Tsunami Forecasting

The elbe code features 1D and 2D shallow water models on the basis of D1Q3 and D2Q9 Lattice-Boltzmann discretizations. At the wet-dry interface, a simple step-algorithm is applied. The viscous dissipation of breaking waves is represented by a breaker model. Thanks to the simplified numerical model and the GPGPU acceleration of the solver, numerical results can be obtained faster than in real-time.
Fukushima (2011 Tohoku earthquake and tsunami)


Left: Bathymetry data. White rectangles show the computational domain on grid levels II-IV. Right: Water surface elevation. Snapshot of the simulation at one selected time step. (both rendered with conventional techniques).

Water surface elevation. Snapshot of the simulation at one selected time step, this time rendered in elbeVIS.

  • Efficient simulations of long wave propagation and runup using a LBM approach on GPGPU hardware, Christian F. Janßen, Stéphan T. Grilli and Manfred Krafczyk, Proceedings of the 22nd Offshore and Polar Engineering Conference (ISOPE 2012, Rhodes, June 2012)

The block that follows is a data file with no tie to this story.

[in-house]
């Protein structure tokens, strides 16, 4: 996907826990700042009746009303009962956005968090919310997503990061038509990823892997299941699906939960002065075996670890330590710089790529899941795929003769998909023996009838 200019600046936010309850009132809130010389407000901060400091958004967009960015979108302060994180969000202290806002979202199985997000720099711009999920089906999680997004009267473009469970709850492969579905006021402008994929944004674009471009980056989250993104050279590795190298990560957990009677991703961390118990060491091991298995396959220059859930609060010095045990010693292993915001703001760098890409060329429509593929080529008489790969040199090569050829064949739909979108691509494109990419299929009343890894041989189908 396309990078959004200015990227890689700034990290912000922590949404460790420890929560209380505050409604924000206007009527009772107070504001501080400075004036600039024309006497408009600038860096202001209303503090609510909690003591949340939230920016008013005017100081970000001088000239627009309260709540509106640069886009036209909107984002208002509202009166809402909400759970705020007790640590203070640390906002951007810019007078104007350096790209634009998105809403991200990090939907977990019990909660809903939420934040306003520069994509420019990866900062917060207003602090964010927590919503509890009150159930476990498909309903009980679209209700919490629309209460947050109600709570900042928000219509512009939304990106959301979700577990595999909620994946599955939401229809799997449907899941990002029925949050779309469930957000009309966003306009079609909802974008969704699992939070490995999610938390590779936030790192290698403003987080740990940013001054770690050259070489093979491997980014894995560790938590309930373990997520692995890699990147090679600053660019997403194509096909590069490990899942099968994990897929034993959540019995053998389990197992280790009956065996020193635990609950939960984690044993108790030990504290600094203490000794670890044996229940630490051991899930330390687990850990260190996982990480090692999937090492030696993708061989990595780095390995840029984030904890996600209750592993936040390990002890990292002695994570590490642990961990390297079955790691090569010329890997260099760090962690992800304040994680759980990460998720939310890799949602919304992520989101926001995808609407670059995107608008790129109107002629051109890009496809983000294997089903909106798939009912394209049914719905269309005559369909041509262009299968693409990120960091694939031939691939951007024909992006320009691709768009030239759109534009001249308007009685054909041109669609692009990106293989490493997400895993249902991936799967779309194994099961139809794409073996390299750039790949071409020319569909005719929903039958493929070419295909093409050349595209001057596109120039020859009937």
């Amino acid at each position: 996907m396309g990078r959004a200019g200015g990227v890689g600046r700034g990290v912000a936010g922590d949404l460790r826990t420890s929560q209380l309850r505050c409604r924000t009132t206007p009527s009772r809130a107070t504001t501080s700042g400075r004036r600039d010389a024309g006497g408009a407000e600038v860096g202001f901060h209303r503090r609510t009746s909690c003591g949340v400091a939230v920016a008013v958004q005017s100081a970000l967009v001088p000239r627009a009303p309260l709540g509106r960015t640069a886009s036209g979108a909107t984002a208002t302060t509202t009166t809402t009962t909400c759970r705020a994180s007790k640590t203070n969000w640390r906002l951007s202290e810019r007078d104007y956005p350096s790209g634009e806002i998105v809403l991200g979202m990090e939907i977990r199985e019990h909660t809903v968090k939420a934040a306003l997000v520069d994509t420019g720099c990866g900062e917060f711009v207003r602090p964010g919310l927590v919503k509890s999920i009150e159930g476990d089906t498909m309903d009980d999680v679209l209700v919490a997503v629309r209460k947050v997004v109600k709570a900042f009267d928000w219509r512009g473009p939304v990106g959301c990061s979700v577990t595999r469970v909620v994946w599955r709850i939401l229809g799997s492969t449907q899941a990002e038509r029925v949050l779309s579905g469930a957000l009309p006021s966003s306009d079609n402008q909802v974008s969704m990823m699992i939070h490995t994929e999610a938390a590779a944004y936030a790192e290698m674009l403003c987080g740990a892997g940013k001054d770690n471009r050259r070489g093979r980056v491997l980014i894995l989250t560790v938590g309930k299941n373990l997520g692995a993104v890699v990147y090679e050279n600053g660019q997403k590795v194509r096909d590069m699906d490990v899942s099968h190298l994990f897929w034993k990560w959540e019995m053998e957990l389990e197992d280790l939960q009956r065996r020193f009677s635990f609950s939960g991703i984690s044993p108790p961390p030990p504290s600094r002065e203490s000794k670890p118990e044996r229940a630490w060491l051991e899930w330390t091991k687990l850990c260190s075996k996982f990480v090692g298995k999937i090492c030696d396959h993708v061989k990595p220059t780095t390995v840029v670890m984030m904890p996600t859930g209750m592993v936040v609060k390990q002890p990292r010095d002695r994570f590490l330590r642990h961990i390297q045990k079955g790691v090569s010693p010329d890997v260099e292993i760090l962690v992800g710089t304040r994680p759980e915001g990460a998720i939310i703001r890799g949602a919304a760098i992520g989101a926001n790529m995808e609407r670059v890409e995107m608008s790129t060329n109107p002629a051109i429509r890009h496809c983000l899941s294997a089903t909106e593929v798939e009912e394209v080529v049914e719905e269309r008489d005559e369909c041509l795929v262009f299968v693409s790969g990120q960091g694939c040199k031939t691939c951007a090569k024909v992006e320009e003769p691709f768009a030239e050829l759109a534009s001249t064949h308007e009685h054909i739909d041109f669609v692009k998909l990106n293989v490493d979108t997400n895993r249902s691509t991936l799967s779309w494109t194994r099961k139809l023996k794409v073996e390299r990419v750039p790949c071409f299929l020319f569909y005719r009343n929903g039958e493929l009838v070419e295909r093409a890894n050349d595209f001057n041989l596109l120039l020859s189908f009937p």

• A. Steinert, "Numerische Simulation von Wellenausbreitung und Wellenauflauf", Bachelor Thesis, July 2012.
Near-field impact and flooding


Wave impact on engineering structures is one of the most popular applications of free surface flow solvers. Apart from single obstacles in the flow, scenarios which involve more complete and complex geometries are of great interest. From the numerical point of view, these test cases are demanding due to high Reynolds numbers and large compuational domains, which ask for massively parallel computing to tackle the simulations. The impact of a wave on South Manhattan is shown here in order to demonstrate the capability of the elbe free surface solver to deal with complex geometries of large scale. A 1:10 scale model is used and discretized with a grid spacing of Δx = 0.23m. The wave is generated by a breaking dam scenario. It can be observed that detailed information on the liquid entry after the initial wave impact can be obtained. 
  • "Free surface flow simulations on GPUs using the LBM", Christian Janßen and Manfred Krafczyk, Computers & Mathematics with Applications, Volume 61, Issue 12, June 2011, Pages 3549–3563.
  • "Kinetic approaches for the simulation of non-linear free surface flow problems in civil and environmental engineering", PhD thesis, Christian Janßen, 2010.